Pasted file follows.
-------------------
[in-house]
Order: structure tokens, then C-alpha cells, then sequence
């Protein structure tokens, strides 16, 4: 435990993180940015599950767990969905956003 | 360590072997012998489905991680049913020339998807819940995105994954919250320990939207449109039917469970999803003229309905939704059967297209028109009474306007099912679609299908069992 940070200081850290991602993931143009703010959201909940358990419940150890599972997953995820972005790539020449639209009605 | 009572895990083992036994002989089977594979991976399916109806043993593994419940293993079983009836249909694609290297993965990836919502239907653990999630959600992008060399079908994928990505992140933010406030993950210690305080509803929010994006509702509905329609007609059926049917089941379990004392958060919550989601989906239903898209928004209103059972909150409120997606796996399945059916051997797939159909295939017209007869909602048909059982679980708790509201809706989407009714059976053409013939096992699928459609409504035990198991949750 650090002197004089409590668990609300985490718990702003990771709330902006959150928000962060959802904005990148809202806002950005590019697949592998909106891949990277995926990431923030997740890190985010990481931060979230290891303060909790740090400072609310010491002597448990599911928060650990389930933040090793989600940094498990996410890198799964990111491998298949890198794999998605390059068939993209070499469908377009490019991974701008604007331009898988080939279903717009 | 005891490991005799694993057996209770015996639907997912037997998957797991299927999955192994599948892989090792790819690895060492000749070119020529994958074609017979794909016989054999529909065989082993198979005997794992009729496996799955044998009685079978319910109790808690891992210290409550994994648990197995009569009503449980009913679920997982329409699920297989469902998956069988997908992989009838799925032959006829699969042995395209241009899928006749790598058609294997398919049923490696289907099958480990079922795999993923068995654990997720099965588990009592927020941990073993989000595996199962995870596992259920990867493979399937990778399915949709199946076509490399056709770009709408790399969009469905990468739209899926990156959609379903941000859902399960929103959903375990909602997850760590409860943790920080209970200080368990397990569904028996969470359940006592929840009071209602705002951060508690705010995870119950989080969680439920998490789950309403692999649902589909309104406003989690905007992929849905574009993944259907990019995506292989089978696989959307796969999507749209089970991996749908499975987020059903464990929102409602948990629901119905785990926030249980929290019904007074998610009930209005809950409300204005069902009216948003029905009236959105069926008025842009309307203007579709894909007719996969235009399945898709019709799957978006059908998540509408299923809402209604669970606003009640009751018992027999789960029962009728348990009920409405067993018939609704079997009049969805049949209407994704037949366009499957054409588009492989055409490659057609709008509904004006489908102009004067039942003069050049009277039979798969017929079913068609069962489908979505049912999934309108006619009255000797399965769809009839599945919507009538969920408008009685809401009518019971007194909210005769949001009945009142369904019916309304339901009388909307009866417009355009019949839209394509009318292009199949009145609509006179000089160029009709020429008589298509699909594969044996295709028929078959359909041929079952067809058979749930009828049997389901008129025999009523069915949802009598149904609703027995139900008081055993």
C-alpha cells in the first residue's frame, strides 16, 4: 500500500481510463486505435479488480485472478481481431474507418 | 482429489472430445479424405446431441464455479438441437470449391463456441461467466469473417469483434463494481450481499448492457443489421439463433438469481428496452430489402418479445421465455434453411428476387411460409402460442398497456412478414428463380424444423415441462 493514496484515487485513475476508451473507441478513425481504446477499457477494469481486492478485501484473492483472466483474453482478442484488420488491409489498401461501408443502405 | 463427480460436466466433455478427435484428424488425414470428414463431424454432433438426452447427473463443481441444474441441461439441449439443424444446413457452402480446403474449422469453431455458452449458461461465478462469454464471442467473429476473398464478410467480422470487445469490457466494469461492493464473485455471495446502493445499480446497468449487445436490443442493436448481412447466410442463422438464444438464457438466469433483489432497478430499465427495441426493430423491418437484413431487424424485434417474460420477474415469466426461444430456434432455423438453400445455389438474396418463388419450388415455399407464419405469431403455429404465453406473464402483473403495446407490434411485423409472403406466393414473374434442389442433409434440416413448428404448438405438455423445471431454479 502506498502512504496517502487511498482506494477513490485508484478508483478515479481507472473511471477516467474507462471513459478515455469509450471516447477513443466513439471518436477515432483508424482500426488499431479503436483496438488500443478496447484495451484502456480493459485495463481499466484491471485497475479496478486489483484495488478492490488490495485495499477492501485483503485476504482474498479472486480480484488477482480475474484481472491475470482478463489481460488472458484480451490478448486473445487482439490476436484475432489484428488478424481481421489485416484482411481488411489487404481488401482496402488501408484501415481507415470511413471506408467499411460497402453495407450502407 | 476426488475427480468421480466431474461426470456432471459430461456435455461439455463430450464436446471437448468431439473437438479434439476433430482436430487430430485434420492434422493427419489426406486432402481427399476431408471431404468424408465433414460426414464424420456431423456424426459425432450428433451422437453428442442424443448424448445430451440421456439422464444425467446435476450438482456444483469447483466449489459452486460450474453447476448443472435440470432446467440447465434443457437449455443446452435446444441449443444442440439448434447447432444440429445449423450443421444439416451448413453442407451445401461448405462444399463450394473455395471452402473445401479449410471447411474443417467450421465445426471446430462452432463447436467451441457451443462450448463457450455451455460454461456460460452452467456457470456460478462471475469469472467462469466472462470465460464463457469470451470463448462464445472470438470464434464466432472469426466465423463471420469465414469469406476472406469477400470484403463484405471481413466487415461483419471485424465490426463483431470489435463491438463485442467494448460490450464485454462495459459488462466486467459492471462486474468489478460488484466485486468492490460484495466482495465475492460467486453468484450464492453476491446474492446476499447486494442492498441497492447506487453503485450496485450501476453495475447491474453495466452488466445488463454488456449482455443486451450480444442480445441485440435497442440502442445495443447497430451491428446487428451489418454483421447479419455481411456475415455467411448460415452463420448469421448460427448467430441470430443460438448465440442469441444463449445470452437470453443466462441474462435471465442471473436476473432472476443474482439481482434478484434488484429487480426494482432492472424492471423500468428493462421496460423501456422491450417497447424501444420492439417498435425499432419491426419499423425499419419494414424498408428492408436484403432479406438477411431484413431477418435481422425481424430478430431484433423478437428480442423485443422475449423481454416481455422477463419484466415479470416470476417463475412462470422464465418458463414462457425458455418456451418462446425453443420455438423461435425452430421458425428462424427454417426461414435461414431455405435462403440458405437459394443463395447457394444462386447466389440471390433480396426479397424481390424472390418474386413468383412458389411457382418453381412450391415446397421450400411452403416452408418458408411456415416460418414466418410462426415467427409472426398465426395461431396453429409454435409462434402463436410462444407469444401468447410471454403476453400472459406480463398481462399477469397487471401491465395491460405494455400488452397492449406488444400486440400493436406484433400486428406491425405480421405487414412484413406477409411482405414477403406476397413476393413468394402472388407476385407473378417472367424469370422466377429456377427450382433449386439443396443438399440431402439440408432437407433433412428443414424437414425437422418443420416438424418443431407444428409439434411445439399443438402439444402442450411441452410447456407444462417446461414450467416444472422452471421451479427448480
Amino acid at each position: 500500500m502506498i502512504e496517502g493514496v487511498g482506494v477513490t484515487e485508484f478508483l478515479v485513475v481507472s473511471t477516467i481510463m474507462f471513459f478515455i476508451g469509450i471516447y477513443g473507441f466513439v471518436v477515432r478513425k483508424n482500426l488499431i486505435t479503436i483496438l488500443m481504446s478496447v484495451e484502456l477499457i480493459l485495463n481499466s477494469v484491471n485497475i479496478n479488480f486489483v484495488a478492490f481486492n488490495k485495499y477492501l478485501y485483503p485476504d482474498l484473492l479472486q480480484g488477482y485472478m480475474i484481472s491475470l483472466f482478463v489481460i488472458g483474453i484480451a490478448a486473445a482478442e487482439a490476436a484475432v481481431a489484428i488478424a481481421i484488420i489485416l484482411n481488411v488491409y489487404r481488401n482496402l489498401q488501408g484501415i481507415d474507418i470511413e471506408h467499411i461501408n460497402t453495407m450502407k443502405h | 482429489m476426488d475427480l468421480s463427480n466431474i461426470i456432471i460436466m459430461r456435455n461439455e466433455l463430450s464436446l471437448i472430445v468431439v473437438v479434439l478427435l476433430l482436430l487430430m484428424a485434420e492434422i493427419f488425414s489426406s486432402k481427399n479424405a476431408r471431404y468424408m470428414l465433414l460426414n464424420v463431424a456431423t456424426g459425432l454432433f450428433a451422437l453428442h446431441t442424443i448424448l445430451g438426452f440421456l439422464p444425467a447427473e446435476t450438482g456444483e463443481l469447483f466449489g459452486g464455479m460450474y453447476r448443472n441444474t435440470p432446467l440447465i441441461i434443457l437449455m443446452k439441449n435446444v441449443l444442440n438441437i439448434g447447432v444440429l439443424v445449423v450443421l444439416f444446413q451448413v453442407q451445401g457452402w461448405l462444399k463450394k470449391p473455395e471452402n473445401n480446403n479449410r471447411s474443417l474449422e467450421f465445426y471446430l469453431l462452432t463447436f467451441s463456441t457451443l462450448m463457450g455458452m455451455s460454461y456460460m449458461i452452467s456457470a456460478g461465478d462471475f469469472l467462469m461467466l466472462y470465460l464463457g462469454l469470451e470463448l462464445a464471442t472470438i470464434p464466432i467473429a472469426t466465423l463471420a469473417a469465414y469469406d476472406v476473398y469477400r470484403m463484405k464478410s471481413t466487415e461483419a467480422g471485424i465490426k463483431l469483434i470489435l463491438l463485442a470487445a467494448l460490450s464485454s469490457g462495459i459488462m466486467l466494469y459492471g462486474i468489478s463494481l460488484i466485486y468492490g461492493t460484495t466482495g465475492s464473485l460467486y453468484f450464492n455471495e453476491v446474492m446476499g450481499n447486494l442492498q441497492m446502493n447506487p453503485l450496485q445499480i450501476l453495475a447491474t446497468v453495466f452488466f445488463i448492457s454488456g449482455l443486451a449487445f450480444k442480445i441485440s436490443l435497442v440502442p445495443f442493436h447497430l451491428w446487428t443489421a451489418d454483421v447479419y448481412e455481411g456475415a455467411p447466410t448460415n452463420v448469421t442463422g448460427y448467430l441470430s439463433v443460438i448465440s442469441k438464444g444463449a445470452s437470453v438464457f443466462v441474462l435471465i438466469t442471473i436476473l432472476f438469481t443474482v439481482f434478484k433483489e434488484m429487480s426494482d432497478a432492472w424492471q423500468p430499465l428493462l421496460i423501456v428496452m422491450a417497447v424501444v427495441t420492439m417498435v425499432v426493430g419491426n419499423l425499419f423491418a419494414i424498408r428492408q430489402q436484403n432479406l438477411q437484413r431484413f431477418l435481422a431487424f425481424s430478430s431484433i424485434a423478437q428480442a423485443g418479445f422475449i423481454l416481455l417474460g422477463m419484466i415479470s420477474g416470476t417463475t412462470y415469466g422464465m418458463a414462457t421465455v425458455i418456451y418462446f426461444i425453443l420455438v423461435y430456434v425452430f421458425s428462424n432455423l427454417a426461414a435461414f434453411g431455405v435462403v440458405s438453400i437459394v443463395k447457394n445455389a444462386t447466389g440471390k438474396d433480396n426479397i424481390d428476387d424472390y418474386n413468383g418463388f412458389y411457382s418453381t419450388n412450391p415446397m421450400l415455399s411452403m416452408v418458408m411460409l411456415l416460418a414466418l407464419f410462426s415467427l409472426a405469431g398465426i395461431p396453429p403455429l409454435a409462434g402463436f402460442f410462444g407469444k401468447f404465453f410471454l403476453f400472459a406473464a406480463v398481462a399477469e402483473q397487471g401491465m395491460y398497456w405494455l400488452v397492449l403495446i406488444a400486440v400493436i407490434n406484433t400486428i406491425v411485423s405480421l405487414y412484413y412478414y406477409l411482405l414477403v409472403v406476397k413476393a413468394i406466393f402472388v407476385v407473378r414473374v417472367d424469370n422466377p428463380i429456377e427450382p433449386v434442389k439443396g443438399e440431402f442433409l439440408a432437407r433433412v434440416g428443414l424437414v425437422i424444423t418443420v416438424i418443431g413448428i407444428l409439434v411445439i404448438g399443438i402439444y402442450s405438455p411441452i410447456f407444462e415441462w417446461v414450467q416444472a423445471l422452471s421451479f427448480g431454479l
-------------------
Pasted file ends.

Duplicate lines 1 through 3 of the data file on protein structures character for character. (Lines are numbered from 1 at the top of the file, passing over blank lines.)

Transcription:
[in-house]
Order: structure tokens, then C-alpha cells, then sequence
């Protein structure tokens, strides 16, 4: 435990993180940015599950767990969905956003 | 360590072997012998489905991680049913020339998807819940995105994954919250320990939207449109039917469970999803003229309905939704059967297209028109009474306007099912679609299908069992 940070200081850290991602993931143009703010959201909940358990419940150890599972997953995820972005790539020449639209009605 | 009572895990083992036994002989089977594979991976399916109806043993593994419940293993079983009836249909694609290297993965990836919502239907653990999630959600992008060399079908994928990505992140933010406030993950210690305080509803929010994006509702509905329609007609059926049917089941379990004392958060919550989601989906239903898209928004209103059972909150409120997606796996399945059916051997797939159909295939017209007869909602048909059982679980708790509201809706989407009714059976053409013939096992699928459609409504035990198991949750 650090002197004089409590668990609300985490718990702003990771709330902006959150928000962060959802904005990148809202806002950005590019697949592998909106891949990277995926990431923030997740890190985010990481931060979230290891303060909790740090400072609310010491002597448990599911928060650990389930933040090793989600940094498990996410890198799964990111491998298949890198794999998605390059068939993209070499469908377009490019991974701008604007331009898988080939279903717009 | 005891490991005799694993057996209770015996639907997912037997998957797991299927999955192994599948892989090792790819690895060492000749070119020529994958074609017979794909016989054999529909065989082993198979005997794992009729496996799955044998009685079978319910109790808690891992210290409550994994648990197995009569009503449980009913679920997982329409699920297989469902998956069988997908992989009838799925032959006829699969042995395209241009899928006749790598058609294997398919049923490696289907099958480990079922795999993923068995654990997720099965588990009592927020941990073993989000595996199962995870596992259920990867493979399937990778399915949709199946076509490399056709770009709408790399969009469905990468739209899926990156959609379903941000859902399960929103959903375990909602997850760590409860943790920080209970200080368990397990569904028996969470359940006592929840009071209602705002951060508690705010995870119950989080969680439920998490789950309403692999649902589909309104406003989690905007992929849905574009993944259907990019995506292989089978696989959307796969999507749209089970991996749908499975987020059903464990929102409602948990629901119905785990926030249980929290019904007074998610009930209005809950409300204005069902009216948003029905009236959105069926008025842009309307203007579709894909007719996969235009399945898709019709799957978006059908998540509408299923809402209604669970606003009640009751018992027999789960029962009728348990009920409405067993018939609704079997009049969805049949209407994704037949366009499957054409588009492989055409490659057609709008509904004006489908102009004067039942003069050049009277039979798969017929079913068609069962489908979505049912999934309108006619009255000797399965769809009839599945919507009538969920408008009685809401009518019971007194909210005769949001009945009142369904019916309304339901009388909307009866417009355009019949839209394509009318292009199949009145609509006179000089160029009709020429008589298509699909594969044996295709028929078959359909041929079952067809058979749930009828049997389901008129025999009523069915949802009598149904609703027995139900008081055993």